The Grenfell Tower and Lacrosse fire disasters. Most of us will remember the fires which ripped through the Grenfell apartment tower in London in June 2017 and the Lacrosse building in Melbourne in 2014.
The Grenfell fire contributed to the deaths of 80 people. It’s believed that the external cladding which formed part of the building may have accelerated the spread of the fire.
In the wake of these disasters there has been much discussion in Australia about the use of certain building materials, including cladding, and how they can be regulated.
As part of the NSW Government’s 10 point plan for fire safety in response to the Grenfell fire, the Building Products (Safety) Bill 2017 was introduced to NSW Parliament on 16 November 2017. The legislation came into effect on 18 December 2017.
What’s changed? A lot!
The objective of the Building Products (Safety) Act 2017 (NSW) is to ban the use of unsafe building materials and to regulate buildings that have already been constructed using certain materials which are defined to be ‘unsafe’.
The Commissioner for Fair Trading will have new powers to prohibit the use of certain building products. A prohibition which comes into effect will be a ‘building product use ban’ which will remain in force until it is revoked by the Commissioner.
The Commissioner will have wide sweeping powers including the power to require remediation and restoration of buildings and to undertake investigations.
What is considered to be a safety risk and what will happen if banned products are used?
A building will be considered to pose a safety risk if through the use of a certain building product any occupant of the building is likely to be at a risk of serious injury or death arising from the use of that product in the building.
If a building product is used after a use ban has been issued in relation to a product, an offence will have been committed under the Act. Any person or corporation found to be non-compliant will face very large fines. A corporation can be fined up to $1 million, whilst individuals are looking at fines of up to $220,000.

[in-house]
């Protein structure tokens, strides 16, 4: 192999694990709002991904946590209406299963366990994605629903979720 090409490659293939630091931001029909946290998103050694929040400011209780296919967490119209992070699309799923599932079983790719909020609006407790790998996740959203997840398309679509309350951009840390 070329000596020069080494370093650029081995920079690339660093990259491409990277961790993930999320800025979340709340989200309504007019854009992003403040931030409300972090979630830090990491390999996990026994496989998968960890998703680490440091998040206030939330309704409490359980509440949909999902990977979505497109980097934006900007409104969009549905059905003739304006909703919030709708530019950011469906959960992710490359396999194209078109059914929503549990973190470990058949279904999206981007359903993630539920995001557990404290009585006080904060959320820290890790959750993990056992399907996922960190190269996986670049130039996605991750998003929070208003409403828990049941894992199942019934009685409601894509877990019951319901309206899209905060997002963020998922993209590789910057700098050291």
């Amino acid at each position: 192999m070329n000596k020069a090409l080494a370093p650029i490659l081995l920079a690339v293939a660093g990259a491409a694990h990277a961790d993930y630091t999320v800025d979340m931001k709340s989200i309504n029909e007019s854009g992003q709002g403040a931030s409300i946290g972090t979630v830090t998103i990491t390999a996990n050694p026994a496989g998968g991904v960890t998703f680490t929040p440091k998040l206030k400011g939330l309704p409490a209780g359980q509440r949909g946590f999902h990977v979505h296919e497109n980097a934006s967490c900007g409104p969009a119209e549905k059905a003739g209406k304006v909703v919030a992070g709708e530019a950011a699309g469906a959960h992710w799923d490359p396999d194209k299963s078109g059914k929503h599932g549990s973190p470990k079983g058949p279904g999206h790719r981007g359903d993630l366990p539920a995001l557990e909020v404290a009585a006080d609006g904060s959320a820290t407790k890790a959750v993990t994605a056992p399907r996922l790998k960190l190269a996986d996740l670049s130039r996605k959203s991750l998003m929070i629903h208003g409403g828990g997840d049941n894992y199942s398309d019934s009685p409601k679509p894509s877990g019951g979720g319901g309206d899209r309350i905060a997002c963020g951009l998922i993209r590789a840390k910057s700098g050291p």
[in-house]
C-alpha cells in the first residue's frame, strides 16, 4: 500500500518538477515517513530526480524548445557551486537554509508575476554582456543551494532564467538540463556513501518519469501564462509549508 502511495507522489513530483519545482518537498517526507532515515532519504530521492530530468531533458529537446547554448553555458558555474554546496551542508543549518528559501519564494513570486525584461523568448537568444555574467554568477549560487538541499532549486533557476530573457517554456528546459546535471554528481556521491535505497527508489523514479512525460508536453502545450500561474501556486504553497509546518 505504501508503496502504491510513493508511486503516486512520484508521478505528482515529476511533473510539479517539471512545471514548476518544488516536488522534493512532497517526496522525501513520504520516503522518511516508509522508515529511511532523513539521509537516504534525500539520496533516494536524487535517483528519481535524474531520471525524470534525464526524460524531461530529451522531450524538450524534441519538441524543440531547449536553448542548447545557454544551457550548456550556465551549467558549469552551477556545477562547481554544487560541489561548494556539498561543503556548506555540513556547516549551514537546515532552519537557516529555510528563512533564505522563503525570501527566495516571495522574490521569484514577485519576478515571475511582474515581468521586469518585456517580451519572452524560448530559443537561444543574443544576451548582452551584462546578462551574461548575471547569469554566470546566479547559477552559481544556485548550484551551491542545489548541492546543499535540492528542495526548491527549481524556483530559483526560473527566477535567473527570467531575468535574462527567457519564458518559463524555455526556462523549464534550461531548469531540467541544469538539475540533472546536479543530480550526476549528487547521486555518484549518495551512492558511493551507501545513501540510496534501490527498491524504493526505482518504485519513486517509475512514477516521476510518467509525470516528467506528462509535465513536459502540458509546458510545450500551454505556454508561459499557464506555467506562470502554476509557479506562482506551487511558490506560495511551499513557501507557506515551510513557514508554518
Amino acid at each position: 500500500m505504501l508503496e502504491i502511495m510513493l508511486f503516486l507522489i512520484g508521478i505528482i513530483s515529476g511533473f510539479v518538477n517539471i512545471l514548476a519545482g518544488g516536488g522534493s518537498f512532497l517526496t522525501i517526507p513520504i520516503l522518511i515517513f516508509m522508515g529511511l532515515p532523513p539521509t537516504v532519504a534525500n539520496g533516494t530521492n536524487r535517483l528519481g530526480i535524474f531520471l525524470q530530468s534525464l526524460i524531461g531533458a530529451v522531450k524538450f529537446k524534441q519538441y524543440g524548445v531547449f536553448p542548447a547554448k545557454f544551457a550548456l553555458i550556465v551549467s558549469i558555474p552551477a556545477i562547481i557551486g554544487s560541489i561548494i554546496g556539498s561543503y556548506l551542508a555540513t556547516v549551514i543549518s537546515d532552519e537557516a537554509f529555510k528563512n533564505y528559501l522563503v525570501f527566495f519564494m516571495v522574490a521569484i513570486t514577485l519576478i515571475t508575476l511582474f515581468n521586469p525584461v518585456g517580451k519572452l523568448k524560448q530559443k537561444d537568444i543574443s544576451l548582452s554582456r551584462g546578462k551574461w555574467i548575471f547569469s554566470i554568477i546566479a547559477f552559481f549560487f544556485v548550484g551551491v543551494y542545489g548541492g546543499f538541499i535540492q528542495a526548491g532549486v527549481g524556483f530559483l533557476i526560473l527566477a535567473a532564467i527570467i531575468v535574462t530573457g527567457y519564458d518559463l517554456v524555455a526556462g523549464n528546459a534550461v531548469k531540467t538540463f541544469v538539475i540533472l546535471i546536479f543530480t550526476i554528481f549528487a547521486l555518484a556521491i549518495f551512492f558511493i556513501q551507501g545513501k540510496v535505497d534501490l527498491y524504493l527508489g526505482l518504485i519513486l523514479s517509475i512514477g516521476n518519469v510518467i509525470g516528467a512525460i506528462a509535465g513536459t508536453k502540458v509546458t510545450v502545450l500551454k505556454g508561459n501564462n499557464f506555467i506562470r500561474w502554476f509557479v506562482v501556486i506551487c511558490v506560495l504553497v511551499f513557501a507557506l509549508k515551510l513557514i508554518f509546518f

What happens to affected buildings?
If the Commissioner deems a building to be an affected building, they may issue an affected building notice which must include:
1. The location of the building
2. Particulars of the building product use ban and
3. Particulars of the safety risk posed through the use of the product.
Copies of notices must be provided to owners, councils, strata managers, and NSW Fire and Rescue. Details of the building may also be published on the internet if the Commissioner thinks the risk requires publication.
Complying with the National Construction Code won’t be an excuse
Products can be considered to pose safety risks even if the risk only arises in certain circumstances, such as a fire. The difficulty for builders is that a building may comply with the Building Code of Australia and the National Construction Code, whilst still causing a ‘safety risk.’
Far reaching consequences
The new laws change a number of existing NSW laws, including:
- The Home Building Act 1999
- Conveyancing (Sale of Land) Regulation 2017
- Strata Schemes Management Regulation 2016 and
- Environmental Planning and Assessment Act 1979.
How to manage the risk
Even though rectification orders will be directed at building owners, it is likely that building owners will want to mitigate the risk by passing it on to the builders, designers and third party consultants involved in the design and construction of the building.
If you are in the building industry in NSW, it is crucial that you seek legal advice about how these changes will affect you and the best way to protect your business.